Yes. A soft lockup will often be found when it interferes with another function.
Despite how complicated the following is going to sound it is much easier in practice to use a patch. I’m just trying to give some information on how patch works, and how you could manually edit to produce the same thing. Patching is where I am starting because I don’t know if you already have kernel source and have any experience building kernels and/or modules. Kernel build has a lot of options in how it can be done, and official docs do show how to build from cross compile on an Ubuntu 18.04 host PC. You can ask more if you need, but it is useful to have some reference available on the forum for other people looking at this.
The provided patch looks like a copy of an email with the patch itself appended. The actual patch mentions the involved files on lines 104 and 105 (you could delete the email content in lines 1 through 102 and you’d have the actual patch which the “
patch” command can work with). Those first mentions of files to be patched are:
(which are in the kernel source…you can check official documents on kernel build, but the gist is that you would compile with a match to your current system’s configuration, and then build…perhaps just modules, which is simplest, but perhaps an entire kernel Image plus modules)
You could remove the email part of the patch and use the
patch program to apply, but the gist is that where you see something like this it means the change is being applied to remove code from that file, and then to add code to the file:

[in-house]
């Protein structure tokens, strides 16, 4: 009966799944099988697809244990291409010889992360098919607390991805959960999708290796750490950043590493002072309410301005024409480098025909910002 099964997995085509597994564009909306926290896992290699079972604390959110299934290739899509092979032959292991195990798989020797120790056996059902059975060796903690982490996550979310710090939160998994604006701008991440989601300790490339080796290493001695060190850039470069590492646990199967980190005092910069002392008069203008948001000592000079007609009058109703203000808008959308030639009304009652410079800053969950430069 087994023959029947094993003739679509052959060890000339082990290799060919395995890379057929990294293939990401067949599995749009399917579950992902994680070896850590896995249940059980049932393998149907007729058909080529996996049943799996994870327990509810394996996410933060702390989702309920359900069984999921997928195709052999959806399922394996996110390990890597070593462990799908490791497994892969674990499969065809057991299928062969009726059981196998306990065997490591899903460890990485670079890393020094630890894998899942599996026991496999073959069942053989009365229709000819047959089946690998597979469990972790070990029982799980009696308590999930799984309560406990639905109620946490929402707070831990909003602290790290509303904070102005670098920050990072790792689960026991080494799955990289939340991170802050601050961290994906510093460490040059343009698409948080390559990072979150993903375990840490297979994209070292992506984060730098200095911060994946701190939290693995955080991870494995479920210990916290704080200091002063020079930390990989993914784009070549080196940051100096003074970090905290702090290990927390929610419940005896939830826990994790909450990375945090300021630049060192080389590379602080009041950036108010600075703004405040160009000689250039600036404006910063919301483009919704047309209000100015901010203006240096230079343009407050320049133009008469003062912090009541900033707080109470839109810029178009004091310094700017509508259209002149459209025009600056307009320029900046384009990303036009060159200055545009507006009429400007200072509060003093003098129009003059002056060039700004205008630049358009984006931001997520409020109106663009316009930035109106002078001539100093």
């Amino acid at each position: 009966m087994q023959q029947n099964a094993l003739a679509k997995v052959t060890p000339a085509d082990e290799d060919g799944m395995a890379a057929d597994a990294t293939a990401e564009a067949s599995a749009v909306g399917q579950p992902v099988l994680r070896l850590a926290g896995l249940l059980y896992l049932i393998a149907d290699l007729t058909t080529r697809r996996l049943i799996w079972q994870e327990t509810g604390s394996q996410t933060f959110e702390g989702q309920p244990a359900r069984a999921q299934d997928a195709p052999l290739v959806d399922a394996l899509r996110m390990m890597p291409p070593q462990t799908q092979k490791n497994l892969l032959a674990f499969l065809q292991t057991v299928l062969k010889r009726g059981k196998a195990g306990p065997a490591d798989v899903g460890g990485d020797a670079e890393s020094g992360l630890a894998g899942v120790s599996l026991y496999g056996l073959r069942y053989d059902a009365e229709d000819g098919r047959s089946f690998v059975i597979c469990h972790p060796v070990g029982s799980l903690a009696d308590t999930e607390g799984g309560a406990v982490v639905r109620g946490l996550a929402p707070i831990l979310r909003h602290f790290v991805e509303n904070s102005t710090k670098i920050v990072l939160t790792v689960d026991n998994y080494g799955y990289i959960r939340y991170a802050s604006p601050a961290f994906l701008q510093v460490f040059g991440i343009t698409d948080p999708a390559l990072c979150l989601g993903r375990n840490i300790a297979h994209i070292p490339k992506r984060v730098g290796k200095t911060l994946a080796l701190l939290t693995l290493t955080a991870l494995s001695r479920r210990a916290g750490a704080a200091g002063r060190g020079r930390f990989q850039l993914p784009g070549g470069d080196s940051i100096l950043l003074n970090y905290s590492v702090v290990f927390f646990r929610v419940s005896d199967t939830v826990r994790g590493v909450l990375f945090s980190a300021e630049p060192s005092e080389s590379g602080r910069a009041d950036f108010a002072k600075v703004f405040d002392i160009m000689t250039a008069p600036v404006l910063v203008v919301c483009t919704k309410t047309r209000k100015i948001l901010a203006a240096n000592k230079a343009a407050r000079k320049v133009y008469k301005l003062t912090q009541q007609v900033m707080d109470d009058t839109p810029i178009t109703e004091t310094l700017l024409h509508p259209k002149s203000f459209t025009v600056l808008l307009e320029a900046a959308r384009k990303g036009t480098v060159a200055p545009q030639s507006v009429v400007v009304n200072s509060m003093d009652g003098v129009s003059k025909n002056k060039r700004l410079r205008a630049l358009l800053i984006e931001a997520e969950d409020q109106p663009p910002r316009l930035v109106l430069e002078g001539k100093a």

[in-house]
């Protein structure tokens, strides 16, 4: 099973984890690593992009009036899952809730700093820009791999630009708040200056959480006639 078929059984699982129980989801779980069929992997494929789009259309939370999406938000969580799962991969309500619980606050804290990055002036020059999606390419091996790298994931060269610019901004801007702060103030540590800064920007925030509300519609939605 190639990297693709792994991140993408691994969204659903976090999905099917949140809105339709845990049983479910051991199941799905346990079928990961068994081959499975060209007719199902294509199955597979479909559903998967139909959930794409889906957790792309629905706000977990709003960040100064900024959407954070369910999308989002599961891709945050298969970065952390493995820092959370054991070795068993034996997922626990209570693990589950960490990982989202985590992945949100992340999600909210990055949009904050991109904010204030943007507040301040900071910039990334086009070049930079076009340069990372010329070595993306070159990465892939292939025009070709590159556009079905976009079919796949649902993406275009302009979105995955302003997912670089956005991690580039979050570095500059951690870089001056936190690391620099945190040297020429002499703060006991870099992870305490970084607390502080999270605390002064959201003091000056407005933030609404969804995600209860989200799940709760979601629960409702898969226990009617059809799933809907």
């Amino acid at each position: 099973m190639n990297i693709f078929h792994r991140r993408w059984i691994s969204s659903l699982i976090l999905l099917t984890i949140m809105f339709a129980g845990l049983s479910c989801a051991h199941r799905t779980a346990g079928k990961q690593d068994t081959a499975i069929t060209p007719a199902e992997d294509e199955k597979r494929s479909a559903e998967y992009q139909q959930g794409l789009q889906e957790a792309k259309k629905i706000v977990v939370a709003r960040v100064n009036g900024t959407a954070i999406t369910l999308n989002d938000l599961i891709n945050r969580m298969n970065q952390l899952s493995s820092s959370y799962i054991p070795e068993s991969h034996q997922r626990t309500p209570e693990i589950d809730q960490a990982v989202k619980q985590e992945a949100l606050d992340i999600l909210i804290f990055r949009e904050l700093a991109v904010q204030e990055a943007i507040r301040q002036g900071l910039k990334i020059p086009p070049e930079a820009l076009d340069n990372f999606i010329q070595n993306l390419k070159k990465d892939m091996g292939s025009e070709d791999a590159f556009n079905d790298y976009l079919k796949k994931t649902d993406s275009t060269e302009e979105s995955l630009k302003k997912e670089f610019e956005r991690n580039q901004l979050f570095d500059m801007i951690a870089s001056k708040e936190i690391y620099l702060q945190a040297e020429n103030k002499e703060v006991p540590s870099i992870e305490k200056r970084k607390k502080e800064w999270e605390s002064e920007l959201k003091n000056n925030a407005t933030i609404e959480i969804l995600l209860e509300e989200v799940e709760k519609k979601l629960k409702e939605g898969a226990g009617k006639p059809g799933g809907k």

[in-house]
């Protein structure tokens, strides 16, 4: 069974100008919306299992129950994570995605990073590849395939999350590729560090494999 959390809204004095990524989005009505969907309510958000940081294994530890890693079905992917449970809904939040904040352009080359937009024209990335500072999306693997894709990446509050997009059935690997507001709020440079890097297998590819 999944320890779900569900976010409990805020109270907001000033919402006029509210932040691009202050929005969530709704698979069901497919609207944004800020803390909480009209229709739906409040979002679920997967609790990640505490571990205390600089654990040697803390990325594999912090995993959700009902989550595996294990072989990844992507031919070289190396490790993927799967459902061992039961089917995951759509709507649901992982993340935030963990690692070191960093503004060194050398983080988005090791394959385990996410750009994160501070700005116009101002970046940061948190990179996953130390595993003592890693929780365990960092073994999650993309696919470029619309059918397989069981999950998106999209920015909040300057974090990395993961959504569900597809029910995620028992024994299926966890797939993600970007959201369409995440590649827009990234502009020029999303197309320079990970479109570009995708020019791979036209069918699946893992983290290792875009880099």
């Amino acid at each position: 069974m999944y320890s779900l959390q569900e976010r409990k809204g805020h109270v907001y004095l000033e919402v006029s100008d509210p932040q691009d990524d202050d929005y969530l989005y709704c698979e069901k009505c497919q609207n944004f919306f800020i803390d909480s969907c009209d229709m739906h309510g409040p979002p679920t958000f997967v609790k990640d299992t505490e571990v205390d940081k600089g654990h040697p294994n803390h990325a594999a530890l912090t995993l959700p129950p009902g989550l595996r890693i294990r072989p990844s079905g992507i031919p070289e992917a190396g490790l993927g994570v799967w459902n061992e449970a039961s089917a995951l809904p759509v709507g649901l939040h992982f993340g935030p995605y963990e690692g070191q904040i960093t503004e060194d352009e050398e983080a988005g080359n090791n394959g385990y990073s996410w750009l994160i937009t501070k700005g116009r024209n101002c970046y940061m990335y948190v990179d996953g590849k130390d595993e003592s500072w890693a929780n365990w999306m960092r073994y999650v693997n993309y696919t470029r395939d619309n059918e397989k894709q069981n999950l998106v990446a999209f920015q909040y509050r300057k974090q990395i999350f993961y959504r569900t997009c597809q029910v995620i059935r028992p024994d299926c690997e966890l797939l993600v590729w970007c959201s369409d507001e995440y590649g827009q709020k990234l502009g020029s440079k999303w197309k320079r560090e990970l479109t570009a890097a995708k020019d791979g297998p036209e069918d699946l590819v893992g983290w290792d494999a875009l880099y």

Lines like this imply removing a line, and then adding it back in with edits:
(in this case to file
You could manually examine the lines listed in the patch and look and you would see the line as it currently exists (presumably an exact match to the “
-” line). Then imagine using your editor to change that line to the “
patch program (see “
man patch”, and especially in the man page find the “
-pnum” description) simply automates those edits. It finds the mentioned files, finds the lines, checks that the correct content is there, removes that content, and adds back in the new content.
-p<number>” option is just how much of the parent directory to strip away. Notice that the top level listing of the file to cut from and paste to has an abstract “
a/” or “
(note that “
a/” and “
b/” are just abstract symbols for “where you are currently at”…the top level of kernel source…where “a” and “b” mean “before” and “after”)
If you have actually changed to some directory which has subdirectory
drivers/net/ethernet/nvidia/eqos/, then patch would need to ignore the “
a/” and “
b/”, and work on the “
drivers/” subdirectory content; if you had used
cd to change directly to the “
drivers/net/ethernet/nvidia/equos/” subdirectory, then you would have to trim all of that prefix path since you are already in that directory. Each level of the “
-p” strips a leading part of the path to the file. A “
-p6” strips 6 leading path subdirectory names (and this means throwing away “
a/drivers/net/ethernet/nvidia/eqos/”, with only “
If you run
patch and it fails from not finding files, then probably the “
-p#” was wrong. No harm done. If you run